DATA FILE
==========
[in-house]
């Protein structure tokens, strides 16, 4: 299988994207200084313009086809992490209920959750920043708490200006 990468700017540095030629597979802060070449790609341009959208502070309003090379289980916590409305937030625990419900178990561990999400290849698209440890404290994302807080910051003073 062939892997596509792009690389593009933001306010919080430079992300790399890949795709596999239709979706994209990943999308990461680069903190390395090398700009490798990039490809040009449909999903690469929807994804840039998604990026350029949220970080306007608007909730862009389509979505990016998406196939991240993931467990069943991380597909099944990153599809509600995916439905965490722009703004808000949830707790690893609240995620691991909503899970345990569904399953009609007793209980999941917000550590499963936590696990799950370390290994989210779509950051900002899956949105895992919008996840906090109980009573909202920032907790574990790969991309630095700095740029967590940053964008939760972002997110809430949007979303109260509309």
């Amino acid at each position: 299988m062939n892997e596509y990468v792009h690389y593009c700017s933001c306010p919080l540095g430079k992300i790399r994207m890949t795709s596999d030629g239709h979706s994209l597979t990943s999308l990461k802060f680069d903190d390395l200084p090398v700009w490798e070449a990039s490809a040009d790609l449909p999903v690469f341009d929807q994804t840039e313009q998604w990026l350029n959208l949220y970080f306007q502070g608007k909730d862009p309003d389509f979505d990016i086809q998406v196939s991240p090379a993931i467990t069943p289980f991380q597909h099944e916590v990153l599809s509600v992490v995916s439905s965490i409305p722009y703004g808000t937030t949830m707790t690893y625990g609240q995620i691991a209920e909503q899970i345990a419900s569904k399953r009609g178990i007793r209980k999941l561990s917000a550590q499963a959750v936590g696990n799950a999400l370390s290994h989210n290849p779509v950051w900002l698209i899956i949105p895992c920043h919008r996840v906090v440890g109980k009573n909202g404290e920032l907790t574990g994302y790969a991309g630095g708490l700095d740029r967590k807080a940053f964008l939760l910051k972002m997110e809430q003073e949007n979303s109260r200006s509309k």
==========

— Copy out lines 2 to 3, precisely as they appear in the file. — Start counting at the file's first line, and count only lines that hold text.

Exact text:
């Protein structure tokens, strides 16, 4: 299988994207200084313009086809992490209920959750920043708490200006 990468700017540095030629597979802060070449790609341009959208502070309003090379289980916590409305937030625990419900178990561990999400290849698209440890404290994302807080910051003073 062939892997596509792009690389593009933001306010919080430079992300790399890949795709596999239709979706994209990943999308990461680069903190390395090398700009490798990039490809040009449909999903690469929807994804840039998604990026350029949220970080306007608007909730862009389509979505990016998406196939991240993931467990069943991380597909099944990153599809509600995916439905965490722009703004808000949830707790690893609240995620691991909503899970345990569904399953009609007793209980999941917000550590499963936590696990799950370390290994989210779509950051900002899956949105895992919008996840906090109980009573909202920032907790574990790969991309630095700095740029967590940053964008939760972002997110809430949007979303109260509309």
């Amino acid at each position: 299988m062939n892997e596509y990468v792009h690389y593009c700017s933001c306010p919080l540095g430079k992300i790399r994207m890949t795709s596999d030629g239709h979706s994209l597979t990943s999308l990461k802060f680069d903190d390395l200084p090398v700009w490798e070449a990039s490809a040009d790609l449909p999903v690469f341009d929807q994804t840039e313009q998604w990026l350029n959208l949220y970080f306007q502070g608007k909730d862009p309003d389509f979505d990016i086809q998406v196939s991240p090379a993931i467990t069943p289980f991380q597909h099944e916590v990153l599809s509600v992490v995916s439905s965490i409305p722009y703004g808000t937030t949830m707790t690893y625990g609240q995620i691991a209920e909503q899970i345990a419900s569904k399953r009609g178990i007793r209980k999941l561990s917000a550590q499963a959750v936590g696990n799950a999400l370390s290994h989210n290849p779509v950051w900002l698209i899956i949105p895992c920043h919008r996840v906090v440890g109980k009573n909202g404290e920032l907790t574990g994302y790969a991309g630095g708490l700095d740029r967590k807080a940053f964008l939760l910051k972002m997110e809430q003073e949007n979303s109260r200006s509309k």